Eco-friendly mould manufacturing methods 3D printing

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Currently, 3D printing is one of the relatively new applications in the manufacturing industry, but the technology's cost and environmental advantages are generating huge interest from more companies. Recently the University of Maine (UMaine) was awarded $280 million in funding approved by the US Department of Energy (DOE) to develop a more environmentally friendly method of producing 3D printed turbine blades.

Large format 3D printed turbine blade moulds from the UMaine team

It is well known that the tooling and tooling required to design and manufacture turbine blades can cost up to $10 million, and the time-consuming process typically takes 16 to 20 months to complete. As a result, by the time novel designs are brought to market, they may be outdated, inhibiting innovation in a growing industry.

That's why UMaine's Centre for Advanced Structures and Composites is developing a lower-cost, faster way to 3D print moulds. In their $2.8 million project, the UMaine team intends to use what they call "the world's largest polymer printer" along with recycled raw materials and wooden supports to create large plastic moulds.

The researchers estimate that their new process could save 25-50% in costs, while reducing the lead time for turbine blades by up to six months. As part of another $4 million award, UMaine will also collaborate with ORNL to conduct experiments on the continuous robotic deposition of reinforcing fibres into additive blades.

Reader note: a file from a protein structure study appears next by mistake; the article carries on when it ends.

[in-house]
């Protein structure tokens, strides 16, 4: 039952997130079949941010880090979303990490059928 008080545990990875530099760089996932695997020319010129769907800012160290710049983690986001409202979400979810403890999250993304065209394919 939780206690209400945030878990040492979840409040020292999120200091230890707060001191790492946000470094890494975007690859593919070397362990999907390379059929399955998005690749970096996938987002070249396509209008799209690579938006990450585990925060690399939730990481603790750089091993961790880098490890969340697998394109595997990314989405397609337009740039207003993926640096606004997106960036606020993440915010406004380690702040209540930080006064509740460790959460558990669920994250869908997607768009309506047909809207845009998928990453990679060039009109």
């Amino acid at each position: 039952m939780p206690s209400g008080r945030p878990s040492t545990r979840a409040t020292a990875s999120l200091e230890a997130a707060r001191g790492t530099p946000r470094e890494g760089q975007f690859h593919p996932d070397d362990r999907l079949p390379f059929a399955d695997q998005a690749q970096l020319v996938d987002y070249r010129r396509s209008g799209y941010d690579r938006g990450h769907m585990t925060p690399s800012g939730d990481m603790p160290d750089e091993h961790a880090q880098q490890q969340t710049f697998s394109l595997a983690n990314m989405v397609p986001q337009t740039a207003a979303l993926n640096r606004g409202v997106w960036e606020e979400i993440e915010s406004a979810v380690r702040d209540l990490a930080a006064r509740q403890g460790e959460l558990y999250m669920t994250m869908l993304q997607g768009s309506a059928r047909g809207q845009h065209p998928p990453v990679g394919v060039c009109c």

Given the critical importance of controlling the mould surface temperature during production, ORNL predicts that its heating element will help to further reduce time and costs. Overall, the results of the project could prove significant as leading turbine suppliers TPI Composites and Siemens Gamesa (SGRE) closely monitor its progress.

If the researchers' CNF technology can be successfully demonstrated, SGRE and TPI could be persuaded to use it in end-use applications. Similarly, Ingersoll Machine Tools and materials blending manufacturer Techmer PM are collaborating on the programme as the research team seek to make their approach more scalable.